Congregate meals offer nutritional and social benefits. They bring seniors together to enjoy meals. Seniors often have a difficult time cooking interesting meals for themselves. Our delicious meals provide great nutrition that will keep seniors healthy as well as providing an outlet where seniors can create friendships and get to know other seniors in their area. It can be very lonely for seniors who are living independently. When they go to have a congregate meal, they meet other seniors and can create friendships and relationships with them. Congregate meals can help build strong and happy social lives for seniors that wish to keep living by themselves. We provide a comprehensive nutrition plan to ensure that seniors are getting the proper nutrition that they need. The meals are always delicious and different so that seniors do not become bored with the same meals. Our congregate meals ensure that seniors are getting the meals that they need, which is especially important for seniors who are living on their own
Through the Older Americans Act (OAA) Nutrition Program, ACL’s Administration on Aging (AoA) provides grants to states to help support nutrition services for older people throughout the country. These services include the Congregate Nutrition Program which provide healthy meals in group settings, such as senior centers and faith-based locations. Through the Aging Network’s meal providers, the programs provide a range of services including nutrition screening, assessment, education, and counseling. Nutrition services also provide an important link to other supportive community-based supports such as transportation, physical activity and chronic disease self-management programs and falls prevention programs.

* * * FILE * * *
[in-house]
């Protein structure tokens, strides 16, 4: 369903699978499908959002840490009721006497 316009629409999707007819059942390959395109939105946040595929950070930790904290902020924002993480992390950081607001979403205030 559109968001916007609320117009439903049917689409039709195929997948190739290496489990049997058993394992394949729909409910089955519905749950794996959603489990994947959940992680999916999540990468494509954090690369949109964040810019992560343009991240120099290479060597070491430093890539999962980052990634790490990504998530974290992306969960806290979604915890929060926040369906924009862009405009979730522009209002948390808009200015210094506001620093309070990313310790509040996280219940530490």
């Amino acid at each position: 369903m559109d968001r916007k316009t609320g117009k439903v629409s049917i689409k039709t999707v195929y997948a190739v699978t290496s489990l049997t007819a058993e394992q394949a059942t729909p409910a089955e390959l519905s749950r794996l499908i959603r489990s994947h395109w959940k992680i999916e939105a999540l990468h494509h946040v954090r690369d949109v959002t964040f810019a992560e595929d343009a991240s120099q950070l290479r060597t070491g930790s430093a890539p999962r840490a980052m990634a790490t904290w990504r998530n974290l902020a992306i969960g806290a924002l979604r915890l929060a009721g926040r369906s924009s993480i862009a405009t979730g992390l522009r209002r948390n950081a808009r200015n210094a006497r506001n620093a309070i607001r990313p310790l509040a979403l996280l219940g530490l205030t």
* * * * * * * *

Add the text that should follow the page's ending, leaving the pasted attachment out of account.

Congregate Nutrition Services (OAA Section 331, sometimes called C1) The Congregate Nutrition Services section of the OAA authorizes meals and related nutrition services in congregate settings, which help to keep older Americans healthy and prevent the need for more costly medical interventions. In addition to serving healthy meals, the program presents opportunities for social engagement, information on healthy aging, and meaningful volunteer roles, all of which contribute to an older individual’s overall health and well-being.
The Congregate Nutrition program serves individuals age 60 and older, and in some cases, their caregivers, spouses, and/or persons with disabilities.
Recent data from the National Survey of OAA Participants illustrates that Congregate Nutrition Programs are effectively targeting their services:
More than 50% of participants are 75 years or older
The average age of a participant is 76 years old
58% of participants indicated that one congregate meal provides one-half or more of their total food for the day
77% of participants say they eat healthier because of a meal program
76% of participants believe their health has improved as a result of a lunch program